The team at Facebook is not having a great week, as it seems all of its recent data scandal chickens have come home to roost. Last Wednesday, July 25, its market cap took a US$120 billion beating in the aftermath of earnings that fell short of revenue and earnings targets. Analysts say this is the first indication that the animus over the Cambridge Analytica issue could have a longer-term impact on three dimensions of its platform: advertisers, users, and the cost to run the platform.
Two days later, Facebook and its executive team found themselves named in a class-action lawsuit—actually, several of them—alleging that the social network made false and misleading statements related to the decline of monthly active users prior to the second-quarter earnings report.
Over the weekend, Last Week Tonight served up its own version of an “honest Facebook” ad—in a parody of the apology ad they offered up a few weeks ago—that was pretty brutal and immediately went viral.
And then on Tuesday, July 31, three-and-a-half months after Mark Zuckerberg spent about 10 hours testifying in front of senators and congress people to apologize for the Cambridge Analytica incident (and explaining the internet to our elected representatives), the other shoe dropped when it came to the long-speculated subject of the federal government regulating big tech.
Virginia Senator Mark Warner, vice chairman of the Senate Intelligence Committee, released a policy paper detailing 20 options for the government to start regulating big tech a lot more closely.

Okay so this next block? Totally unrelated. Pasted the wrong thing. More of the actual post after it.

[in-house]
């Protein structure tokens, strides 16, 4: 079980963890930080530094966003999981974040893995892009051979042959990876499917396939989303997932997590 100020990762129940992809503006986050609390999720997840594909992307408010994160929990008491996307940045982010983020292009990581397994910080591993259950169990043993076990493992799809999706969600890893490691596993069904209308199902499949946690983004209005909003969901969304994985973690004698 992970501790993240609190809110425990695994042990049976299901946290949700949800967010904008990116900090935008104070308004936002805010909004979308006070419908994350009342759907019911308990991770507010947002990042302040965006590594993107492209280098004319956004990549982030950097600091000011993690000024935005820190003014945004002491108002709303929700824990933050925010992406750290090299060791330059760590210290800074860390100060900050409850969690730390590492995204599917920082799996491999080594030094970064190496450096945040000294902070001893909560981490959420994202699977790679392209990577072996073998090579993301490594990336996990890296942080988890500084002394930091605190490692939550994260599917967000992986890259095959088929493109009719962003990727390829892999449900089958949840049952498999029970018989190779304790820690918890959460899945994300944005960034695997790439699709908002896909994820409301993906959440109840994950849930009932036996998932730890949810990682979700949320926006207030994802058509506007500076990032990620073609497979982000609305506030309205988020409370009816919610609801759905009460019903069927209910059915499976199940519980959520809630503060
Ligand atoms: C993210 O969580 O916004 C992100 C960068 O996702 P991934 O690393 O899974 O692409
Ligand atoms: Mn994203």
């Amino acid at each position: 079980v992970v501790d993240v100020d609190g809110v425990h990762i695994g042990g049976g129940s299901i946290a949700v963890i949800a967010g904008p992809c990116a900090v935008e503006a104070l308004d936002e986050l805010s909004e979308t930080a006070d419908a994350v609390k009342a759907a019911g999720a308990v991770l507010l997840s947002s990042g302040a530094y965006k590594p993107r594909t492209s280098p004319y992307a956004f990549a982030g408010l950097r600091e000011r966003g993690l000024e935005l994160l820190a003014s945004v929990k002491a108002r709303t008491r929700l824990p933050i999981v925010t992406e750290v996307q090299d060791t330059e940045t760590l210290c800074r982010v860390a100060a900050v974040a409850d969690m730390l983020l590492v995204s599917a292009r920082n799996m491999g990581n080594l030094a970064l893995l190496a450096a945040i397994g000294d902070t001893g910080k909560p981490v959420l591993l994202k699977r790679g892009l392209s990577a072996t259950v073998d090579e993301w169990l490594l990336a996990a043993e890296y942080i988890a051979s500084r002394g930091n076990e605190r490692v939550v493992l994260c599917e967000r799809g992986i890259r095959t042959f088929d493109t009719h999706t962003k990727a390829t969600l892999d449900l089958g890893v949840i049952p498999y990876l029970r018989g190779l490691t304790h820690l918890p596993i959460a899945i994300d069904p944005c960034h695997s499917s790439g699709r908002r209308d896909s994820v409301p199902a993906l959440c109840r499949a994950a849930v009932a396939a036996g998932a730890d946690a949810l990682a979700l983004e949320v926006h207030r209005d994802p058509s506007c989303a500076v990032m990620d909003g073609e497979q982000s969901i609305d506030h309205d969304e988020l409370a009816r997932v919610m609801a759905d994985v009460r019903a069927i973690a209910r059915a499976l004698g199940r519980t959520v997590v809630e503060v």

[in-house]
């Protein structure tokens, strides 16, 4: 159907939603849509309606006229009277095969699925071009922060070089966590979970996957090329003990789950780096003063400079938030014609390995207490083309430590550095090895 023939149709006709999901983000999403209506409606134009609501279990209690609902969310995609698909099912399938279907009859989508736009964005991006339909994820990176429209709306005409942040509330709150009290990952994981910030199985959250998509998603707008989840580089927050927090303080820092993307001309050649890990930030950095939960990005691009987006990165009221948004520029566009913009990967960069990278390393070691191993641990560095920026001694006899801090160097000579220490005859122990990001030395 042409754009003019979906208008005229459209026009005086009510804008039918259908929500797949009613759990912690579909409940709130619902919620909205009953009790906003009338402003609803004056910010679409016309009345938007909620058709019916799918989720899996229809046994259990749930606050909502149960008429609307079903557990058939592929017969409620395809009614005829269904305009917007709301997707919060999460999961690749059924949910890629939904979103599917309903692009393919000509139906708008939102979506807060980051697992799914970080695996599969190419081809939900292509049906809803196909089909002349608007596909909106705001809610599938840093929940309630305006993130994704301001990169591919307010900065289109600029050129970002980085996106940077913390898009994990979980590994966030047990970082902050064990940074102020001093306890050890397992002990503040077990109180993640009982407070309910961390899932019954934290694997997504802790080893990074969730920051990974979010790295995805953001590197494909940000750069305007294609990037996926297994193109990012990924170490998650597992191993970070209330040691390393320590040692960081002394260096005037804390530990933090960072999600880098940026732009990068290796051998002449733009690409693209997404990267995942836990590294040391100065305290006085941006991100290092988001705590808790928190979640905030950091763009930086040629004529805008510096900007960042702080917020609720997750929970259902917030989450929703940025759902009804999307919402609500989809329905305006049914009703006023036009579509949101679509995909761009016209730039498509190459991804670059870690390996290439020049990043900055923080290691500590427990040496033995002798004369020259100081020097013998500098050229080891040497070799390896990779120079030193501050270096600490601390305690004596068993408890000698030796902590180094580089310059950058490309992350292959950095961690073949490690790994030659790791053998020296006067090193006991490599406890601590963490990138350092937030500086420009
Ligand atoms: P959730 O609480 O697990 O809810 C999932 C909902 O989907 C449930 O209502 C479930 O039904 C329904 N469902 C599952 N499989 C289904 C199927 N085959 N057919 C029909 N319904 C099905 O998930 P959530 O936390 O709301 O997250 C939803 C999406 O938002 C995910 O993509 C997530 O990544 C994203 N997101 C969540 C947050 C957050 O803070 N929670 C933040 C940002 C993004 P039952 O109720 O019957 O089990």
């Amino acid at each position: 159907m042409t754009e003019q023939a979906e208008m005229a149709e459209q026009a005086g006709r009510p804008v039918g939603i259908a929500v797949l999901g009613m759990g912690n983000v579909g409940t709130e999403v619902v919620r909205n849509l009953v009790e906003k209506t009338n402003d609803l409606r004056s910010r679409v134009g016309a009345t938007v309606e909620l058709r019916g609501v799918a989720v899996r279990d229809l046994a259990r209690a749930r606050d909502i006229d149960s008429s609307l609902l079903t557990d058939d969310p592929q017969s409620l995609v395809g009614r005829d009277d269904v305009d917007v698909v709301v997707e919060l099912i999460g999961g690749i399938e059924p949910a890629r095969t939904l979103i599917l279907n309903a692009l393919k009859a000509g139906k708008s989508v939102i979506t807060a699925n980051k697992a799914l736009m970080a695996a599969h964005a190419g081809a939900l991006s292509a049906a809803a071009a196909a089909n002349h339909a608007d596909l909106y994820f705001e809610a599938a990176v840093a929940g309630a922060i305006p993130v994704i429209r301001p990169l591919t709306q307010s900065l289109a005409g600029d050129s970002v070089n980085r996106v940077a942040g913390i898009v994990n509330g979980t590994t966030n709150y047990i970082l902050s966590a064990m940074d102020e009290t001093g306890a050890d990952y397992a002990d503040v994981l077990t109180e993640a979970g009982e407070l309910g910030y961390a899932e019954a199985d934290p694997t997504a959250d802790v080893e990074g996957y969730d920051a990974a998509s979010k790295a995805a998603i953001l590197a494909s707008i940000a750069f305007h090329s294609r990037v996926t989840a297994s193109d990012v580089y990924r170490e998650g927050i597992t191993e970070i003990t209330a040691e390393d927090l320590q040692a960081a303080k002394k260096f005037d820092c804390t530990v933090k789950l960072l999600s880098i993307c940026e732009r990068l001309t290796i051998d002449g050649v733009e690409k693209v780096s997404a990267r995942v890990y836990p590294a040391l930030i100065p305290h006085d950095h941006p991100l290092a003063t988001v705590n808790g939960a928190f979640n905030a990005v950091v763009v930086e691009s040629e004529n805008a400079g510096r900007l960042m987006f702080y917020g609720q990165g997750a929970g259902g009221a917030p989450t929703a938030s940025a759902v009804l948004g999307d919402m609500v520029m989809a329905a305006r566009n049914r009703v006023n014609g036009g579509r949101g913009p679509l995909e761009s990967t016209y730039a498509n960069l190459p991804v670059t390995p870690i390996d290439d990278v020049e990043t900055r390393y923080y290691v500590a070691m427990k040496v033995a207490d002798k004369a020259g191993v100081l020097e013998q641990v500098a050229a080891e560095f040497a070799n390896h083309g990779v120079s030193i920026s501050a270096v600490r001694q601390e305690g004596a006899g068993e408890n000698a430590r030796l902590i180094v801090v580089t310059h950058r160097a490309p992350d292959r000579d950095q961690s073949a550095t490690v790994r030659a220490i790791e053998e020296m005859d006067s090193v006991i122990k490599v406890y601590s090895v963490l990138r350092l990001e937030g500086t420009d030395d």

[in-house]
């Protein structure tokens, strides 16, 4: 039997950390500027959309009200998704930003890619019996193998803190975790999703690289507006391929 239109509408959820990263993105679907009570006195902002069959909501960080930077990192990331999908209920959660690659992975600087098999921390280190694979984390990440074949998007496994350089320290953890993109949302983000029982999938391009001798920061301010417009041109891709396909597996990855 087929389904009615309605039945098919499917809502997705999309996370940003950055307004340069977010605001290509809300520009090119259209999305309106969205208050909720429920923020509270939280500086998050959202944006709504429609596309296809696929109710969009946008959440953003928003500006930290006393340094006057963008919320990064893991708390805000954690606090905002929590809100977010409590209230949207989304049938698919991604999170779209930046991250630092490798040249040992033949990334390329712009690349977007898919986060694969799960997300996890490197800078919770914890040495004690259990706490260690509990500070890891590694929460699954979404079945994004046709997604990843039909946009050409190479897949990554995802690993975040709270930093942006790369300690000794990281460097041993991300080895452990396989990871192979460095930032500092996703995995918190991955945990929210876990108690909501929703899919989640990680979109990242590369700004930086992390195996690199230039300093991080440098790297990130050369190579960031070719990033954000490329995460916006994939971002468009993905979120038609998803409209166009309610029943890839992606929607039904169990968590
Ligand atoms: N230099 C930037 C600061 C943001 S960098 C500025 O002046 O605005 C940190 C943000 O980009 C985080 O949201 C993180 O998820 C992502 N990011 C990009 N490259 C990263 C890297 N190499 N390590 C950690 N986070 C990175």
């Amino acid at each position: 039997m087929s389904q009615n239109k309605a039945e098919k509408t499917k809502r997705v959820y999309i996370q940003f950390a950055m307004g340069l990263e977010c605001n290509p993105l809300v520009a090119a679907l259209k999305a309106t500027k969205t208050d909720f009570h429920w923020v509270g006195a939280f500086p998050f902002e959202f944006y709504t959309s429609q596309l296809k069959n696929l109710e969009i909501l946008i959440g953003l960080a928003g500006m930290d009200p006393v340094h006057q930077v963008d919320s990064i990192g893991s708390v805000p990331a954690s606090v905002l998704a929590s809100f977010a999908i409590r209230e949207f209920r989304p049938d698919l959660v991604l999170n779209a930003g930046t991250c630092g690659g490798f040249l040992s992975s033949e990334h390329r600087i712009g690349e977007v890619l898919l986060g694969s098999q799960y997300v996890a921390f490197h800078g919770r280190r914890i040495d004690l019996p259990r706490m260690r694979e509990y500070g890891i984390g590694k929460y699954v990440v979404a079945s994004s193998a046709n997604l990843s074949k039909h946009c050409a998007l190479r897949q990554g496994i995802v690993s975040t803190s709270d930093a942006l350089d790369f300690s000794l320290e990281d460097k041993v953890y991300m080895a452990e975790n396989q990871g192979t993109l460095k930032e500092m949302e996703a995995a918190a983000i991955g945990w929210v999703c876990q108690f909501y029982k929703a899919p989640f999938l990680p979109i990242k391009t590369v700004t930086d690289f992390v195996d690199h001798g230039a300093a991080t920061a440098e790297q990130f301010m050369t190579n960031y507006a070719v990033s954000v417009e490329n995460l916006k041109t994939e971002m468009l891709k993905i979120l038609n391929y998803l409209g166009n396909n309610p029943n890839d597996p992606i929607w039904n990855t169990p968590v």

“The speed with which these products have grown and come to dominate nearly every aspect of our social, political and economic lives has in many ways obscured the shortcomings of their creators in anticipating the harmful effects of their use,” the report stated in its opening paragraphs. “Government has failed to adapt and has been incapable or unwilling to adequately address the impacts of these trends on privacy, competition and public discourse.”
Thanks, Facebook, for being the catalyst for that.
What It Targets (and Why)
In fairness to Facebook, it is far from the only target of the regulations. Though the site was uniquely and specifically called out in the report for its various failings around the Cambridge Analytica scandal, Senator Warner’s report made it very clear that Facebook was the most visible problem at present, but not the only one.
In fact, reports called out most of the biggest and brightest names in technology as falling under the scope of the regulatory options being put forward: Facebook, Google, Twitter, Amazon, and Apple were all name-checked within the first hundred or so words.
And why not? There’s nothing like hovering near the US$1 trillion market cap to cause policy makers to suspect that you must be doing something wrong.